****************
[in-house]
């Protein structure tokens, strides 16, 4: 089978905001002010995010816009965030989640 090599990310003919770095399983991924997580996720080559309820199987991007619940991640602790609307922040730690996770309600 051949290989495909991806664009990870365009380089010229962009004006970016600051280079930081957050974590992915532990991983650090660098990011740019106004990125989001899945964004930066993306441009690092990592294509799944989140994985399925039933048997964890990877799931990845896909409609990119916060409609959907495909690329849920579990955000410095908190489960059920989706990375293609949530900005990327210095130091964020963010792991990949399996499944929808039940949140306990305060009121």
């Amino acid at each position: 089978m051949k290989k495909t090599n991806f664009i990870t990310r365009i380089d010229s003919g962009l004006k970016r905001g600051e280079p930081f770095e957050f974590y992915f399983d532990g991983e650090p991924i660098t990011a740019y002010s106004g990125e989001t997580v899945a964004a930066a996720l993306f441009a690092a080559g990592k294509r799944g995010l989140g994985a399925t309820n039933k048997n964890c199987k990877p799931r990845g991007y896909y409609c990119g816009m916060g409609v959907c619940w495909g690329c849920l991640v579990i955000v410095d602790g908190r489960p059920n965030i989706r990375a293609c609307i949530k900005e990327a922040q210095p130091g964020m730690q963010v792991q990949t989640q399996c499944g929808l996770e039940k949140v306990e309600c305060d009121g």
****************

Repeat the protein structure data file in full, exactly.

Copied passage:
[in-house]
């Protein structure tokens, strides 16, 4: 089978905001002010995010816009965030989640 090599990310003919770095399983991924997580996720080559309820199987991007619940991640602790609307922040730690996770309600 051949290989495909991806664009990870365009380089010229962009004006970016600051280079930081957050974590992915532990991983650090660098990011740019106004990125989001899945964004930066993306441009690092990592294509799944989140994985399925039933048997964890990877799931990845896909409609990119916060409609959907495909690329849920579990955000410095908190489960059920989706990375293609949530900005990327210095130091964020963010792991990949399996499944929808039940949140306990305060009121």
């Amino acid at each position: 089978m051949k290989k495909t090599n991806f664009i990870t990310r365009i380089d010229s003919g962009l004006k970016r905001g600051e280079p930081f770095e957050f974590y992915f399983d532990g991983e650090p991924i660098t990011a740019y002010s106004g990125e989001t997580v899945a964004a930066a996720l993306f441009a690092a080559g990592k294509r799944g995010l989140g994985a399925t309820n039933k048997n964890c199987k990877p799931r990845g991007y896909y409609c990119g816009m916060g409609v959907c619940w495909g690329c849920l991640v579990i955000v410095d602790g908190r489960p059920n965030i989706r990375a293609c609307i949530k900005e990327a922040q210095p130091g964020m730690q963010v792991q990949t989640q399996c499944g929808l996770e039940k949140v306990e309600c305060d009121g």